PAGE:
OnPaintBackground method to invoke the parent control's
Protected Overrides Sub OnPaintBackground( _
ByVal pevent As System.Windows.Forms.PaintEventArgs)
If Me.DesignMode Then
Dim backBrush As New LinearGradientBrush( _
Painting the tabs is a little trickier. Most of the time, only the currently selected tab and the previously selected tab repaint. The clip rectangle of the
PaintEventArgs restricts the area that is being asked to paint itself. However, you have to supply code to paint all the tabs, and paint the currently selected tab differently within that. Any painting code that paints outside of the requested clip rectangle just doesn't do anything.
I have broken down the tab painting into a number of stages. See my code for details.
- For each tab, paint the background, border, and text. (The selected tab gets a slightly different look.)
- Paint a themed border over the top of the provided tab page border. (I know this doesn't sound important, but the default border is not themed.)
- Repaint the bit of the selected tab that the border just drew over.
Points of Interest
I found that most people must have tried the .NET SDK way of painting the tabs and found it didn't work. They then proceeded to write their own tab controls, with all the problems of getting the design time experience just right, and so on. Although it took me a while to stumble across this solution, I think it is much cleaner (but then, I am biased in that respect). I retained the design time experience and the functionality of the underling .NET control, along with the speed gain to the application due to using the native control. And, I made it paint just the way I wanted.
The only part I failed to fully replicate from the VS 2005 IDE was that their selected tab seems to slightly overlap the tab to the left. Try as I might, I could not get that to work as the
Paint event does not fire on that tab. I could paint the overlap fine, but it would not go away when I selected a different tab! However, my tabs were good enough for our purposes.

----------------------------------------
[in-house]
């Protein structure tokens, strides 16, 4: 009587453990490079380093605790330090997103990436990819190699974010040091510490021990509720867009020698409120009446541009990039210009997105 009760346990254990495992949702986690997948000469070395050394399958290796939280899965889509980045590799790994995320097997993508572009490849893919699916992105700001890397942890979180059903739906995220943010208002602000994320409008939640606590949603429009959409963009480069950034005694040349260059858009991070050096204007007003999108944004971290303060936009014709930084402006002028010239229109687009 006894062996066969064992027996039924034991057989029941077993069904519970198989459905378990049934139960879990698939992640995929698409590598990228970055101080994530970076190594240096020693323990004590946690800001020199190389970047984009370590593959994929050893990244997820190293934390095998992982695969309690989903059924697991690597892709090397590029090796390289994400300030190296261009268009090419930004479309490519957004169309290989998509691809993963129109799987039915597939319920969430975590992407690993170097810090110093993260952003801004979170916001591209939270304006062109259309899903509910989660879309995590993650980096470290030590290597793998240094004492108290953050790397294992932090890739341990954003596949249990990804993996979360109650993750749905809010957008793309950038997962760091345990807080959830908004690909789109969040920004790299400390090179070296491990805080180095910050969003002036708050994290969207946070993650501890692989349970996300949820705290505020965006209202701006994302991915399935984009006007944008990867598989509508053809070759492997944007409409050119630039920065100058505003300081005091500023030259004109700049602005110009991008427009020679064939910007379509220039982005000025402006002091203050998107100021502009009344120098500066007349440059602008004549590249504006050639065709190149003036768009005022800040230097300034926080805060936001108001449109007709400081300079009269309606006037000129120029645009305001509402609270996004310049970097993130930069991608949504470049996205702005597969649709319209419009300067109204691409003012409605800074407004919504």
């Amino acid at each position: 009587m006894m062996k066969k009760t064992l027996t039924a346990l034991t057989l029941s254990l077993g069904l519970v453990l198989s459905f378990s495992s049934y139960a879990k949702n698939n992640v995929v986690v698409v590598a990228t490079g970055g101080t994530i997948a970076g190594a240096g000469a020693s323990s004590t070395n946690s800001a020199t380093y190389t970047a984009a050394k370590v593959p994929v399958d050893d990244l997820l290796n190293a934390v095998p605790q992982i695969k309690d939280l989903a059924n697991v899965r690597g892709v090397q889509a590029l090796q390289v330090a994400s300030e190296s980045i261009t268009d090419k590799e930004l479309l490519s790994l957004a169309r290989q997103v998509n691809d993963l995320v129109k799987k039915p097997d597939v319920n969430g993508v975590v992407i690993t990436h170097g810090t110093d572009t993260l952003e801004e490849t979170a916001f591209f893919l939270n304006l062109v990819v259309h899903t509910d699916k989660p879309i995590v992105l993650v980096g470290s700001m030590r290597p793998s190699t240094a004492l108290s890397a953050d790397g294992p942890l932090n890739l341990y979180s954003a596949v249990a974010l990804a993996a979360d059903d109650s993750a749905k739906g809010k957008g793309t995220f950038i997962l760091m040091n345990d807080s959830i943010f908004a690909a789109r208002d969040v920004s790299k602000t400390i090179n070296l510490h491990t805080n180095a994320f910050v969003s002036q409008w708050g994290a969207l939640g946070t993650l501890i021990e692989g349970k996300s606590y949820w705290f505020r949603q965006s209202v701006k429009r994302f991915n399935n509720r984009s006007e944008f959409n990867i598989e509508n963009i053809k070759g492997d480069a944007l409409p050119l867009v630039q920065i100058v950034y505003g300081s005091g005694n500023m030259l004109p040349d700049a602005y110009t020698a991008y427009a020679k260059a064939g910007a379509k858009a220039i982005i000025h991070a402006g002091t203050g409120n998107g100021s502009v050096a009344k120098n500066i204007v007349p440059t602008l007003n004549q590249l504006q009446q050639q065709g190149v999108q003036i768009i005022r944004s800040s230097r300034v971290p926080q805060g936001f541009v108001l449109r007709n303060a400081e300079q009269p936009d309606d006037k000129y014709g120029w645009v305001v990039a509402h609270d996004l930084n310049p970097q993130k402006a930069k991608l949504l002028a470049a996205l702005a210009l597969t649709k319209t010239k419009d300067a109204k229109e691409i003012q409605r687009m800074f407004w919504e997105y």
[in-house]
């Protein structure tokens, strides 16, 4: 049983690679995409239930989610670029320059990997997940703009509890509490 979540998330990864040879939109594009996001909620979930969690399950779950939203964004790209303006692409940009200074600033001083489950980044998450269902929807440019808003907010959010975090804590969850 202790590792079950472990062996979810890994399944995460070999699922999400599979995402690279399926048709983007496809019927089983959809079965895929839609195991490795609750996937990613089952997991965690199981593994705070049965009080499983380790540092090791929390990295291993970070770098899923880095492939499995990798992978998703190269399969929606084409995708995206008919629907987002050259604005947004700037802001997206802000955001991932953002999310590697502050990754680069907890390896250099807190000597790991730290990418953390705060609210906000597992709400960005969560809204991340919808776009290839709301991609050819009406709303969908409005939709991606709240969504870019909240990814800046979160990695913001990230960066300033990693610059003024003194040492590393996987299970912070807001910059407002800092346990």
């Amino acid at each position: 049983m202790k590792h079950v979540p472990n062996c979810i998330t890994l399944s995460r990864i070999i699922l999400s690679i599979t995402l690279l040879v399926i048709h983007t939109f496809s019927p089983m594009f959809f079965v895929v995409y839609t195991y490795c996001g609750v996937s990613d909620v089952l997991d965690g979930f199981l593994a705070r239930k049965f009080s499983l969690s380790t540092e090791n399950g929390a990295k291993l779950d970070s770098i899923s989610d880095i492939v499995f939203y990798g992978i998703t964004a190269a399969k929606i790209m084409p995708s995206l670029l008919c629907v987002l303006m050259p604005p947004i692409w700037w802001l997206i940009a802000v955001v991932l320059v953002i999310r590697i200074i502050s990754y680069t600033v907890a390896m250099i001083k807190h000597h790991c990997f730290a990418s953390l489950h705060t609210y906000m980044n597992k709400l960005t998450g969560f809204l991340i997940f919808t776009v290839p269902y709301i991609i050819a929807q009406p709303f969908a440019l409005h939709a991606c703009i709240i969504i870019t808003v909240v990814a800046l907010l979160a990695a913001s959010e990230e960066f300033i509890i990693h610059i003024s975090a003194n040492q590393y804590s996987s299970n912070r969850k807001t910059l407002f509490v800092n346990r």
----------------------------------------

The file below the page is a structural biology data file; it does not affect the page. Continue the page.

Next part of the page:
Also, I mentioned that I had a way to add the tab close and navigation buttons. You can paint stuff up there, but it won't respond to mouse events, at least not without writing your own mouse handling code! So, my solution was to make the custom tab control dynamically add these buttons to the containing control and manually position them over the top of the tab control at run time. Unfortunately, the docking and anchoring in .NET 2.0 doesn't work properly, or at least not in the way it did in 1.1, and so my nicely not docked, or anchored buttons would keep stretching and moving in response to events from the .NET docking manager! In the very controlled environment I created for our project, this was not a problem; however it's not the sort of flaky solution you want to publish.
- 22/6/2006 - An update to this control. I have updated the VB code (C# will follow when I have time) to support the following new features:
- The tabs now overlap properly on the left of the selected tab (thanks Bloggins).
- The selected tab now paints its text in bold, just like the VS.NET tabs.
- Images on the tabs are now supported.
- If you set a tabpage to be
Enabled = False, then the tab is not displayed with grey text and cannot be selected. Watch out, because, if you set the disabled tab to be the initial tab in the Forms Designer, then it will fail at run time. Also note that,
TabPage.Enabled is a hidden property and can only be set in code (intellisense will never show it).
- The background now paints better in design mode.
- 19/2/2009 - An update to this control. I have updated the C# code to match the VB code. I have also implemented the font sizing fix suggested by martin.riepl.
Unfortunately my real name was already in use as a code project login. For those of you who are wondering I am really Napoleon Solo. Sorry, I mean, Mark Jackson. Well, I do look a bit like him I think.